I have always thought it a bit strange that we refer to obesity as an epidemic. Using this word implies being fat is somehow catching, like a virus.
However, looking at our childhood obesity statistics, you can see that there are some factors which, just as with viruses, make it more likely a child will ‘catch’ obesity.
Simply being a Kiwi kid is a bit of a risk factor, sadly.
We are ranked the third most obese country in the OECD. One in nine children in New Zealand is obese (11 per cent) – about 85,000 children. A further 22 per cent are overweight – about 170,000 children.
If you are a Maori or Pacific child, you are more likely to be obese – 15 per cent of Maori children and 30 per cent of Pacific children are obese.
And if you’re poor it’s even more catching. Children living in the most deprived areas are five times as likely to be obese as children living in the least deprived areas, according to the Ministry of Health.
Why are our kids getting fatter? It’s a complex question, and of course the answer is not simple.
However, there is wide consensus among the experts that we live in environments which are increasingly obesogenic. That is, environments that make it easy for us to get fat; environments where making a healthy choice is harder than making an unhealthy choice.
Recently I re-read the report from the WHO Commission on Ending Childhood Obesity. The Commission is chaired by New Zealander Sir Peter Gluckman, the Prime Minister’s Chief Science Advisor. The report details what needs to happen to address this global, urgent issue. Its recommendations are comprehensive, and the language is firm.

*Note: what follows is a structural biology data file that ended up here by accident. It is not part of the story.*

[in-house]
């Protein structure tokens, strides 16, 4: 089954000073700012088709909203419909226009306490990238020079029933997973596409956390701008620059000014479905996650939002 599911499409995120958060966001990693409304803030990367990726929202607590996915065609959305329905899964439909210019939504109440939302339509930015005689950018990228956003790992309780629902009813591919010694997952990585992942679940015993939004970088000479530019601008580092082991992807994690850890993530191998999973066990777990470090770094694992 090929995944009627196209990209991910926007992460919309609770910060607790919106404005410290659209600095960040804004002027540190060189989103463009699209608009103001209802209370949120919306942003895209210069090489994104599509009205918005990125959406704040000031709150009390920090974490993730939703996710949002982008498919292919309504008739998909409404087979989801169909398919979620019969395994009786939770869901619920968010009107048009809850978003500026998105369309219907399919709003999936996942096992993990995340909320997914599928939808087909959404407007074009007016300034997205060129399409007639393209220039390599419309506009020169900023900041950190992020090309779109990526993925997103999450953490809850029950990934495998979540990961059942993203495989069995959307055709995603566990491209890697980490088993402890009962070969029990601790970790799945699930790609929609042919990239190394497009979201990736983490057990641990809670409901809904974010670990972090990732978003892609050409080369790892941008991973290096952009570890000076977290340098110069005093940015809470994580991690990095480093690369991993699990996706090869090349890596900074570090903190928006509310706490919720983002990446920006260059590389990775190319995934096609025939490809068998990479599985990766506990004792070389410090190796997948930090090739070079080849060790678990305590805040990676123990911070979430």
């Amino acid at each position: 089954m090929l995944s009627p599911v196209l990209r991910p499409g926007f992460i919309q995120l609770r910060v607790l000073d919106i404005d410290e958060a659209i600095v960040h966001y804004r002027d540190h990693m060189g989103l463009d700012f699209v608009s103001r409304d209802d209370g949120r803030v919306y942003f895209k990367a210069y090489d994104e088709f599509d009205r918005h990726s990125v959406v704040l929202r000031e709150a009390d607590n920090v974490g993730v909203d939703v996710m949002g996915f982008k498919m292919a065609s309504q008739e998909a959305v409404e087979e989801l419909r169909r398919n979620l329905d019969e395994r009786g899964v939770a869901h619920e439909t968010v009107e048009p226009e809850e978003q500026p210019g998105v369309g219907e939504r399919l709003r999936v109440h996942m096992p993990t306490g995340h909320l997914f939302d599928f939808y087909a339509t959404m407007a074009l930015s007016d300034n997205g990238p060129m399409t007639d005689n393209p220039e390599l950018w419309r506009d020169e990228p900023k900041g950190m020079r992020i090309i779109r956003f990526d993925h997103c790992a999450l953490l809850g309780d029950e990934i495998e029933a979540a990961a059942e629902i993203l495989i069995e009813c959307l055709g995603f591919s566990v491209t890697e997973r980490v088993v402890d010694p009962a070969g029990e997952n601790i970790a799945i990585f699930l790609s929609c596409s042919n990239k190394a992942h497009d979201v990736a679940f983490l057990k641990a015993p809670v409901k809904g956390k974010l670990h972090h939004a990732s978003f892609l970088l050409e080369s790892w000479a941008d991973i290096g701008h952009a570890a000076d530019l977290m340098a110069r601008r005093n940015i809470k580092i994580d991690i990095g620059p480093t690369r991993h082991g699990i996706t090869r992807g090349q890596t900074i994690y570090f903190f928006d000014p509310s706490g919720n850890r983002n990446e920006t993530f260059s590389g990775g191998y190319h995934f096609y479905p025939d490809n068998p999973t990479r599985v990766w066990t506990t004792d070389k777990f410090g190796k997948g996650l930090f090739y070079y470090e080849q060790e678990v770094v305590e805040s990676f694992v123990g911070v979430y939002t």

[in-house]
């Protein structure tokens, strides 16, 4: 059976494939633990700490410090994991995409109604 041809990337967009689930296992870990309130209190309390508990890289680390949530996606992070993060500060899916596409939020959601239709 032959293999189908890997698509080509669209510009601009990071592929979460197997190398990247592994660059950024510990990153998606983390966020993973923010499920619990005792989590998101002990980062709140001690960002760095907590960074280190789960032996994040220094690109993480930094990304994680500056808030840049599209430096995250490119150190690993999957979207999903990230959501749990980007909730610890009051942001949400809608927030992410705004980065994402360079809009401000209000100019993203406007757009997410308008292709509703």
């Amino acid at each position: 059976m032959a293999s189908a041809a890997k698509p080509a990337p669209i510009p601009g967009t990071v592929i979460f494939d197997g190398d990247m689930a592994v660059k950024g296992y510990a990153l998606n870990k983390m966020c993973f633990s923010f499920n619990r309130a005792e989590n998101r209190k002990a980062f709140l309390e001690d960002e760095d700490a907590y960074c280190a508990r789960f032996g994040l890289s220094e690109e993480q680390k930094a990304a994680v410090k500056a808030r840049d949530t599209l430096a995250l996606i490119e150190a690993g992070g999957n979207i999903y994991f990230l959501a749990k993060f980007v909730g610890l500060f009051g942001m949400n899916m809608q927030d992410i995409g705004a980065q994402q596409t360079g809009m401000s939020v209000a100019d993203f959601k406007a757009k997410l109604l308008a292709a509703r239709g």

“The greatest obstacle”, it says, “to effective progress on reducing childhood obesity is a lack of political commitment and a failure of governments and other actors to take ownership, leadership and necessary actions.”
For years health experts in NZ have called on the Government for comprehensive action on obesity; meaning a combination of legislation, education, and community-based initiatives. It’s fair to say there’s been a muted response. Experts have pointed out that the recently-released Childhood Obesity Plan does not go far enough or wide enough to stop the creeping tide of obesity. Nor does it include key measures – such as a sugary drinks tax; number two on the WHO’s list of recommendations.
And so it is left to non-government groups to take action. Fortunately, there are some good things happening in this area.
One of these, about to start, is the Empower programme; a partnership between two non-profit groups, Life Education Trust and Garden to Table.
The goal of the Empower programme is to fight childhood obesity, through a combination of nutrition education and hands-on learning in the garden and kitchen. This has the potential to instil lifelong knowledge, skills and habits in 32,000 kids in 170 schools around NZ. Interestingly, one of the WHO’s recommendations for education is about teaching kids to cook.
Giving kids these skills – not just what’s healthy but how to make healthy happen – has the potential to create a healthier generation; maybe one with more years in its life and life in its years than ours.